If one looks at the history of film, since its origins it was artistic in vision and design, films like Nosferatu and Metropolis are evidence of this.

Yahtzees definition of art is so far beyond stupidity I would have fired him if I were the baws. "My personal definition of art is something that provokes emotional attachment."
By this logic beating a woman is art, so is watching your team win the world cup, and going to a gig of a kick ass band.

Improvisation Theatre is considered art and that is interactive.

But not through the audience, please put more thought into what you say.

Someone's snippy.

There's plenty of art that involves viewer interaction. Galleries full of video cameras that record the viewers and project them onto a wall. Blank spaces that invite the viewer to draw or write on them. The whole point of that kind of art is that it makes a statement about the audience and their reactions to the piece, as part of the piece itself. Games do it too on a very individual level.

omfg, I dont think you understand my point, is the audience allowed to adjust facial features on Picasso's abstract portraits ?
Is the audience allowed to make Batman go apeshit and start killing civillians in The Dark Knight ?

I think the problem is that many of you dont even understand the purpose of art, and therefore cannot appreciate what it means to be an artist, which is why you have no problem in devaluing art by trying to frame videogames with it.

Now that was some good, old fashioned and surprisingly temperate common sense. There's no point fighting over what is and what isn't art. Just enjoy what you enjoy. In a recent, high profile nationwide art contest here, the winner was the guy who didn't even turn up, but just sent a message saying that his entry would be the wrappings from all the other entries piled up in a heap on the ground. My jaw hit the floor over that one, I admit (mostly because at least the other people had, you know, actually *made* something), but on some level, it's still 'art', and if nothing else he probably deserved the $15,000 just for sheer audacity.

Yahtzee:
the whole essence of games as an art form is the fact that they are an interactive medium.

Yahtzee:
What Ebert feels disqualifies games as art for me simply make them a whole new dimension of art.

Very, very well said.

Also, who can really judge what is art and what is not? Being a photographer and writer, I sometimes think... "Yeah, this work of mine could be passed of as art, I guess." What else except creativity is there to determinate art?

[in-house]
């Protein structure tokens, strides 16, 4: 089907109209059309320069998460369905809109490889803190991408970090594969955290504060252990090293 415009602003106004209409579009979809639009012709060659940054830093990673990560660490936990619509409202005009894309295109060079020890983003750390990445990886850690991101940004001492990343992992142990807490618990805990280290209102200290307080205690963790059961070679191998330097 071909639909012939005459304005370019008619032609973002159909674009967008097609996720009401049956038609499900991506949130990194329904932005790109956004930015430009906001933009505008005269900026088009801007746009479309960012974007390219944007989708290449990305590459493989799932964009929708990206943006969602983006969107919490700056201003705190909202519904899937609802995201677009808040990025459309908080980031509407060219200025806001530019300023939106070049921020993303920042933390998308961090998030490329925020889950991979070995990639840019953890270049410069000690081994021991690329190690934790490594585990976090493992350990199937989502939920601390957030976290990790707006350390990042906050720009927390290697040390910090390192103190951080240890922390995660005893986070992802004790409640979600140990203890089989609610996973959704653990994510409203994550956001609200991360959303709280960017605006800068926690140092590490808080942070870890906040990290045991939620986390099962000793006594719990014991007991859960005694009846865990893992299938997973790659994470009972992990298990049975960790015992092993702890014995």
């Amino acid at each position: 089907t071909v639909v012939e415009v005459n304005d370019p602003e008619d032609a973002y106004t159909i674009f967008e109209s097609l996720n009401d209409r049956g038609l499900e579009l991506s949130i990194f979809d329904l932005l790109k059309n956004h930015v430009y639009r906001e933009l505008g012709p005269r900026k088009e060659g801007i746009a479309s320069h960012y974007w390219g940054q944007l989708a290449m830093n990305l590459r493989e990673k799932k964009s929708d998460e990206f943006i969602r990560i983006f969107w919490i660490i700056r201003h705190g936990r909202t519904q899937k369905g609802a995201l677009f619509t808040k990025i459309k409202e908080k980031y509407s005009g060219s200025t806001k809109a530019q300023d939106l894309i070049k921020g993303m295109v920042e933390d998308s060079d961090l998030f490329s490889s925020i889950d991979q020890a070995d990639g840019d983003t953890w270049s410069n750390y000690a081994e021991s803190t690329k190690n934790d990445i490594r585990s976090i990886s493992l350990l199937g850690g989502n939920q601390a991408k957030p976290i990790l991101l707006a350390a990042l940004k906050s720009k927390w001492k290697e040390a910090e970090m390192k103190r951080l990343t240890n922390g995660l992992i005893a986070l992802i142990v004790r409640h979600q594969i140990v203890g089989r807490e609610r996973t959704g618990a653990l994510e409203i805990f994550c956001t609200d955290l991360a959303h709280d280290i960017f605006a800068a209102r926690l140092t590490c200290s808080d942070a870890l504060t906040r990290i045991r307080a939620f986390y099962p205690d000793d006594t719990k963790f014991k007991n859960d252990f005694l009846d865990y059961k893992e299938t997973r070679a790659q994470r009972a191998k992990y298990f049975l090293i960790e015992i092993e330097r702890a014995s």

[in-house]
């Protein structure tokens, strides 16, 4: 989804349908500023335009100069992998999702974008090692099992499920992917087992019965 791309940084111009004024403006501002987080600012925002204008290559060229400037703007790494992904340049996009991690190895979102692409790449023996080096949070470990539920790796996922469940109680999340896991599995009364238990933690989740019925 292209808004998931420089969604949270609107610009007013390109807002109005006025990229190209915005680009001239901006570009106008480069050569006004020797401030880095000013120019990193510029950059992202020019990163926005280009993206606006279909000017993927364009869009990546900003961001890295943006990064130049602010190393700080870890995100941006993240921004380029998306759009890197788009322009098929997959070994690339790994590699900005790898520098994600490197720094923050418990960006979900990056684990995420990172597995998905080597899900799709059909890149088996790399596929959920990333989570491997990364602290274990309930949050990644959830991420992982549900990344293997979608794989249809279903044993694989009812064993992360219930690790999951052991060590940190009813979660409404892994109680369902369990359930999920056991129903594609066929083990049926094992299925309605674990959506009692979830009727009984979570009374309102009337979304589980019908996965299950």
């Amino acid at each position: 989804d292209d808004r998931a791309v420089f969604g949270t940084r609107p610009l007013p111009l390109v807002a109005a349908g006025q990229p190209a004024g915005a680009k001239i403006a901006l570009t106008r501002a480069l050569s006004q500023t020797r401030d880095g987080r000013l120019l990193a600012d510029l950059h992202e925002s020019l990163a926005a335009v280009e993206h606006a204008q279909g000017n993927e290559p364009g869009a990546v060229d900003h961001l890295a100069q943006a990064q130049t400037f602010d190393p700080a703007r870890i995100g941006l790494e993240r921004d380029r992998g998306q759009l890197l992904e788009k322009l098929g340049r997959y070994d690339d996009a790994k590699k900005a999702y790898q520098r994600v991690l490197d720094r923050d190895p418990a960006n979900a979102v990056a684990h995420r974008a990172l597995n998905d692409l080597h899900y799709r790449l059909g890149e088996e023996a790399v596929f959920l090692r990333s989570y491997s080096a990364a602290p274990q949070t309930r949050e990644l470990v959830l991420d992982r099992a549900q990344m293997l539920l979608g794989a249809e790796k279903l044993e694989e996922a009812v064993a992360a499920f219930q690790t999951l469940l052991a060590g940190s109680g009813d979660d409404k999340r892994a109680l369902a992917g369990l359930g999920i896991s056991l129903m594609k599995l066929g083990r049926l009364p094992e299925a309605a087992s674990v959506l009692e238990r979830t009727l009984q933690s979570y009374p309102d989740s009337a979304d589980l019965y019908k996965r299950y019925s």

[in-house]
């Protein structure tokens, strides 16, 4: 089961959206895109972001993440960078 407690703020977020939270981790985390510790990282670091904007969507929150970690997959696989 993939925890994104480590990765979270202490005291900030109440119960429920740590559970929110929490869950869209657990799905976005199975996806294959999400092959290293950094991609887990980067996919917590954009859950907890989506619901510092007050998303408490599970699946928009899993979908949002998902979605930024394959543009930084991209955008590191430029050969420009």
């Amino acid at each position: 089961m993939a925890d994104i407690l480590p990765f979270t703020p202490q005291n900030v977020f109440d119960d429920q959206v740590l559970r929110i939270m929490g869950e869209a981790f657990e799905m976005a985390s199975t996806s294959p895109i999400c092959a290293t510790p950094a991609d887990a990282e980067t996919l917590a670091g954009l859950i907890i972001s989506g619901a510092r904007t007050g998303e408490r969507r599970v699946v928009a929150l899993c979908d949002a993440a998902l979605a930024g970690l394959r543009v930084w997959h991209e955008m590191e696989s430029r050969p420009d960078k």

I mean, art critics are usually full of shit anyway. Ever heard of the famous artist Nat Tate? Look him up.

Also the funny part is, some games can easily pass as art even when not played. All one needs is to see some of the works of American McGee. Alice is not art? Plase!

I'll stick with the never say never counter-argument and leave it at that. The notion of something never happening -- especially a subject like this -- is mind boggling.

I don't care what Yahtzee says!!!

I'll impregnate that dishwasher if its the last thing I do!

You did this one very well Yahtzee!!!

ostro-whiskey:

mechanixis:

ostro-whiskey:

Uncompetative:

ostro-whiskey:
This is the first time Yahtzee has made himself look like a moron, I think hes ego has gotten the better of him.

Videogames are not art for one simple reason, videogames are directly participatory, as such they are entertainment. If an artist relinquishes his art to free tampering by the audeince he is no longer an artist.

When an artist creates a piece of work everything has an implication and the audience simply observe, this immutability allows us to enter the mind and world of the artist.

Videogames remove this immutability, allowing the audience to interact with the world and story, cheapening them by revealing that they are an illusion we can manipulate. As such videogames kill the connection between character and story.

The reason confusion exists is because artists create games, you have concept artists, graphic designers, writers, composers, etc. As such games have artistic elements but the nature of the videogame - the audience being able to edit, change or omit elements of the creation remove the connection with what art is meant to be.

Think of graphics painted on a car, the graphics are art, is the car art ?
The car was created to serve the purpose of transporting people, and does this as always intended.

To claim games are art is to claim that pong or asteroids are also art, as todays games are made to serve the same desires that were being served when they were created.

If one looks at the history of film, since its origins it was artistic in vision and design, films like Nosferatu and Metropolis are evidence of this.

Yahtzees definition of art is so far beyond stupidity I would have fired him if I were the baws. "My personal definition of art is something that provokes emotional attachment."
By this logic beating a woman is art, so is watching your team win the world cup, and going to a gig of a kick ass band.

Improvisation Theatre is considered art and that is interactive.